A suicide bomber detonated his explosive vest in a crowd of spectators at a volleyball match in Afghanistan on Sunday, killing 45 people, a provincial official said, as foreign troops withdraw from the country after more than a decade of fighting.
Mukhles Afghan, spokesman for the governor of Paktika province, said at least 50 more were wounded in the attack in Yahya Khel district, where residents had gathered to watch a tournament final.
He said most of the casualties were civilians.
No one immediately claimed responsibility for Sunday’s attack. The spokesman said around 50 more people were wounded.
Casualties were high because the crowd was so dense, since people had come from nearby districts to cheer on their team. No other details were immediately available because of the remoteness of the location.
The Taliban and other jihadist militants have unleashed waves of suicide attacks in Afghanistan this year as foreign forces pull out after 13 years of war.
About 12,000 international troops will remain in Afghanistan next year to train and support Afghanistan’s security forces.
Paktika was the site of one of this year’s deadliest attacks in July, when 89 people were killed by a bomb in a crowded market.
International Olympic Committee President Thomas Bach condemned the “cowardly” attack.
“It is an attack on sport itself and on the positive values it can bring to help build strong communities and foster peace and reconciliation around the world,” he said in a statement.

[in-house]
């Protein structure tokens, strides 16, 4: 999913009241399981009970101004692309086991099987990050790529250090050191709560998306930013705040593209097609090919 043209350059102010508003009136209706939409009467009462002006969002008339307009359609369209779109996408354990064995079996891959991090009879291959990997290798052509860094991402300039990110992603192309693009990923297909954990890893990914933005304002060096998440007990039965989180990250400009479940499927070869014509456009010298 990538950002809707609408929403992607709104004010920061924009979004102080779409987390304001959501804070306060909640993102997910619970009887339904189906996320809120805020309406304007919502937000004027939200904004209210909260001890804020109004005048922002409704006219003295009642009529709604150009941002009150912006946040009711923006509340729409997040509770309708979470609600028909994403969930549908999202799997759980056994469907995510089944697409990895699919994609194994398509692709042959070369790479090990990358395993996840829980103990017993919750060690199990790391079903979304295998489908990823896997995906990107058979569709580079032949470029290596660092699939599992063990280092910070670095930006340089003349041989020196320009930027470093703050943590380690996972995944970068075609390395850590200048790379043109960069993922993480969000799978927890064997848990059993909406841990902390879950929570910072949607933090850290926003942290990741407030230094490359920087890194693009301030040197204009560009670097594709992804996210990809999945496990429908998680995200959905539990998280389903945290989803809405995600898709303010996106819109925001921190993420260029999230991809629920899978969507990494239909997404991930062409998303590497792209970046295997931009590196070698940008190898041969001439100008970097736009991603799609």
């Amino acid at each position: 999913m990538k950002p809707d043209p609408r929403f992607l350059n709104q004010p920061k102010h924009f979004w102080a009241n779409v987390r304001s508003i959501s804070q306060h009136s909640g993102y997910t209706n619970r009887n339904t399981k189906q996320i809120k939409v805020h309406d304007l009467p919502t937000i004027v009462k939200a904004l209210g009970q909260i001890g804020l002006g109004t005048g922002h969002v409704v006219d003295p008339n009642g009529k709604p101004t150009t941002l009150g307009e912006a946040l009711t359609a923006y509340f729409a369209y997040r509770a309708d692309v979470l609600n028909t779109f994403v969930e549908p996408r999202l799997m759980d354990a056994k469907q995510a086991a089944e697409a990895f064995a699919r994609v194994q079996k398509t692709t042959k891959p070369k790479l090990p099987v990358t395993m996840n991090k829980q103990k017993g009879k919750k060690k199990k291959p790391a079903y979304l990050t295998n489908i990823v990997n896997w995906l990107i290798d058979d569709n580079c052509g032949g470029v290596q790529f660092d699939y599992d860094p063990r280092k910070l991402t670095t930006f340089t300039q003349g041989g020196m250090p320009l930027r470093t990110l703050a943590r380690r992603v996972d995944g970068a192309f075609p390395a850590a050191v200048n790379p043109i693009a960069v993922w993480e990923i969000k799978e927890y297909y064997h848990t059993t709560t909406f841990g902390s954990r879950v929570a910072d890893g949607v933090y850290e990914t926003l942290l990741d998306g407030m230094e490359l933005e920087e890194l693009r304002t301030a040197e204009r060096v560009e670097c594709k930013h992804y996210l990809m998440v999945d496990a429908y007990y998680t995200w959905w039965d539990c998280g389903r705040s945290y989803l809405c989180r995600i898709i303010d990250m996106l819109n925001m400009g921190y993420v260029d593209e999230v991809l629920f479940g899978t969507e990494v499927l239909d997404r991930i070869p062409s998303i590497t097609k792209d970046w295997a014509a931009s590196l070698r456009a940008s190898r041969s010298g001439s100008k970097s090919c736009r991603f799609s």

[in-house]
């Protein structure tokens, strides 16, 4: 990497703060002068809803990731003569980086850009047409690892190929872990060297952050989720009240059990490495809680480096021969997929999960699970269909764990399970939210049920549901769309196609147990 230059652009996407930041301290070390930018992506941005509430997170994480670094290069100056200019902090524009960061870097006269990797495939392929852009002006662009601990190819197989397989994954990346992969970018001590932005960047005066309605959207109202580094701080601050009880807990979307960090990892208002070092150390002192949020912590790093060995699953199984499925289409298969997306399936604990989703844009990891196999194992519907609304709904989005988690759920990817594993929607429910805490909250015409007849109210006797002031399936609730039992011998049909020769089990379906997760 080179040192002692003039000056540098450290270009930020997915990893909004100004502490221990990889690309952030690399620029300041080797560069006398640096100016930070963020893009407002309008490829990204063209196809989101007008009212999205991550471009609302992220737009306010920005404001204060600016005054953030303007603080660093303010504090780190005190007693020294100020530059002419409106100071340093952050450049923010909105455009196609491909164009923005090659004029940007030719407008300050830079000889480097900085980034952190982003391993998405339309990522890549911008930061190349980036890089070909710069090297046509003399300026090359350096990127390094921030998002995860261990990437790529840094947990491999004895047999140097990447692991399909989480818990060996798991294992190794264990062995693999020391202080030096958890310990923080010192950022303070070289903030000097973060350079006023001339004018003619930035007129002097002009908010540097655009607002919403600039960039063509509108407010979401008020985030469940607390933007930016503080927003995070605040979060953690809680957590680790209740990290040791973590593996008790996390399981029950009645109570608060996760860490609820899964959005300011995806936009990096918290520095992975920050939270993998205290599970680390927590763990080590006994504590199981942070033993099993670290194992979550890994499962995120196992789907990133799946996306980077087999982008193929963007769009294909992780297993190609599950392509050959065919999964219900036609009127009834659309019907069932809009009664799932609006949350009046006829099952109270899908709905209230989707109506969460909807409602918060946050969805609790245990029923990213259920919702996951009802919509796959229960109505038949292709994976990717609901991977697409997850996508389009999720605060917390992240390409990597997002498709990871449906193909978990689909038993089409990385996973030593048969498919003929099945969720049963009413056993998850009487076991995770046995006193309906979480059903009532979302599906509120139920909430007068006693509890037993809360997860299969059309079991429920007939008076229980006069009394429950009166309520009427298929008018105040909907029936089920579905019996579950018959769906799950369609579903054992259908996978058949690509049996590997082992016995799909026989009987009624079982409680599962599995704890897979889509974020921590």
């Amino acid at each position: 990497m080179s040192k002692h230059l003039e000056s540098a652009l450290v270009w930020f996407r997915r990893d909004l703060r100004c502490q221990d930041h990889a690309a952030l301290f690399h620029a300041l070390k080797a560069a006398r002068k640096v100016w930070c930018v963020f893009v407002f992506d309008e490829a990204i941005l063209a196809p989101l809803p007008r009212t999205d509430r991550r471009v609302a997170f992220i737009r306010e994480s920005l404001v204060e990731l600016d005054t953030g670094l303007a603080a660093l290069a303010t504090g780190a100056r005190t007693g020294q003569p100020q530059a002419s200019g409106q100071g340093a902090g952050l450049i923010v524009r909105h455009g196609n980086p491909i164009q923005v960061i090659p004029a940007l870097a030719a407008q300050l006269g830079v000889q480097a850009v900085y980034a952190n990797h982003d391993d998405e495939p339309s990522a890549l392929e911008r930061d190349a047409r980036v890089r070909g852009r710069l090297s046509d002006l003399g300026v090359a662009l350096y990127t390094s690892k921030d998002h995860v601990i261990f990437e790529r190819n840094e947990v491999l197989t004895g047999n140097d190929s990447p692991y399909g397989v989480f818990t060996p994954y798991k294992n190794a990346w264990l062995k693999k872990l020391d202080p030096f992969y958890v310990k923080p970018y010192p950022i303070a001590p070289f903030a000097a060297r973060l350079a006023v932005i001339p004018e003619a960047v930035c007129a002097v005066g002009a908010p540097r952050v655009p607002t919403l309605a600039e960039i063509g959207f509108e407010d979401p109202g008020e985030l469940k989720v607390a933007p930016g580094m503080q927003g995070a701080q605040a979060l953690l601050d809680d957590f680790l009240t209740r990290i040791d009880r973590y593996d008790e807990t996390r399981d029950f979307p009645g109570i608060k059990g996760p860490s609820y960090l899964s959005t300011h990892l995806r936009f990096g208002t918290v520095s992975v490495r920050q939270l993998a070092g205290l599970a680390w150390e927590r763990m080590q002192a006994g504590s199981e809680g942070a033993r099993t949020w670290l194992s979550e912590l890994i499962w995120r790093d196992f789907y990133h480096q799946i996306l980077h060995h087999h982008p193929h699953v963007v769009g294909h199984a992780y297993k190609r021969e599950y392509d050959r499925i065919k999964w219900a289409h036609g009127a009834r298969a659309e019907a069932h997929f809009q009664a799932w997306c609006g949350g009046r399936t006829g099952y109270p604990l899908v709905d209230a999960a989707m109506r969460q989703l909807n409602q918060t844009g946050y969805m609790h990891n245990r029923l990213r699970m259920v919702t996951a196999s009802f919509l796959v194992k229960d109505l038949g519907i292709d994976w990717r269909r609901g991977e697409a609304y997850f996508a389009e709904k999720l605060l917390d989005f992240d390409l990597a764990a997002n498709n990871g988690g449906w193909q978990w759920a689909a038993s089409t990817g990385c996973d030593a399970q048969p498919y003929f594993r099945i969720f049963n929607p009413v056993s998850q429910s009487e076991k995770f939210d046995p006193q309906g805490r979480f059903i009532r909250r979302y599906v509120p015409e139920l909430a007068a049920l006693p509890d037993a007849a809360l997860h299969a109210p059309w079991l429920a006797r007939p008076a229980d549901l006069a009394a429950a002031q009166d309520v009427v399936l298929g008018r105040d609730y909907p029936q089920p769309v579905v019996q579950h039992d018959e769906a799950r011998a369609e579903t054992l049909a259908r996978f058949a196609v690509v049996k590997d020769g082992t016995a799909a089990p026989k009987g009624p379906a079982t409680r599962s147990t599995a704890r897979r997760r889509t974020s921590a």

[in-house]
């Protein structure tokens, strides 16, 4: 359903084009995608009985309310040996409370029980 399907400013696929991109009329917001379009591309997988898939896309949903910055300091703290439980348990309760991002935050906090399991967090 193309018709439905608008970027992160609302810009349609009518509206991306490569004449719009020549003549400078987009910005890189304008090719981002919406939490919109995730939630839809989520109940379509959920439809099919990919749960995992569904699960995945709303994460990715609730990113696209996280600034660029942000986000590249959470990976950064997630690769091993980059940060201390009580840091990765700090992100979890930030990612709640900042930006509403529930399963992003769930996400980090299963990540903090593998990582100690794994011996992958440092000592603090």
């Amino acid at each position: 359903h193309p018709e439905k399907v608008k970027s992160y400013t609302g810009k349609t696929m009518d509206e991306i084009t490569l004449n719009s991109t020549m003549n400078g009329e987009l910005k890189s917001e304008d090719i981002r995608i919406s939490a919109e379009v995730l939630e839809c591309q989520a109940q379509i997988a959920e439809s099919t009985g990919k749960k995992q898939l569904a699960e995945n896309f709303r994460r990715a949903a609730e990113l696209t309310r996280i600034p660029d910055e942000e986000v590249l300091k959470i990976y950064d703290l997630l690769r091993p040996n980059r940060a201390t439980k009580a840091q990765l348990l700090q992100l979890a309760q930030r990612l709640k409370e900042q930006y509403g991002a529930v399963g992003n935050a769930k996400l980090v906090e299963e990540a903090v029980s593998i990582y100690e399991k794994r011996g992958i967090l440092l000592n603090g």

The Taliban banned public sports events as un-Islamic during their five-year rule before the 2001 U.S.-led intervention that toppled them from power after the Sept. 11 terrorist attacks on U.S. cities.
Paktika province has an active Afghan Taliban insurgent presence and lies along the porous border with Pakistan’s North Waziristan region, used as a base by both the Haqqani militant network and the Pakistani branch of the Taliban.
The Pakistani army for months has been waging an offensive against militants in North Waziristan, driving refugees and militant fighters across the border into Afghanistan.
This year has been one of the bloodiest for Afghan civilians, according to the United Nations, which recorded nearly 5,000 deaths and injuries of civilians in the first half of the year.
OBAMA’S NEW MILITARY GUIDELINES
President Barack Obama has approved plans giving U.S. military commanders broader authority in helping Afghanistan forces repel Taliban fighters after U.S. and NATO combat operations formally end in December, a senior administration official said.
The decision, made in recent weeks, will allow U.S. forces to carry out limited missions against the Taliban seen as necessary to protect Americans and support Afghanistan’s security forces.
“While we will no longer target belligerents solely because they are members of the Taliban, to the extent that Taliban members directly threaten the United States and coalition forces in Afghanistan or provide direct support to al Qaeda, we will take appropriate measures to keep Americans safe,” the official said.
A report by The New York Times late on Friday said the new authorization also allows American jets, bombers and drones to support Afghan troops on combat missions.
Obama had announced last May after a whirlwind visit to see U.S. troops in Afghanistan that U.S. combat operations in the country would end in December and that troop levels would be reduced to 9,800.
Under Obama’s plan, that number would be reduced by roughly half by the end of 2015. By the end of 2016, the U.S. presence would be cut to a normal embassy presence with a security assistance office in Kabul, as was done in Iraq.
The U.S. military presence in Afghanistan hinged on the approval of a bilateral security agreement with the new government there, a step that was delayed by a disputed presidential election.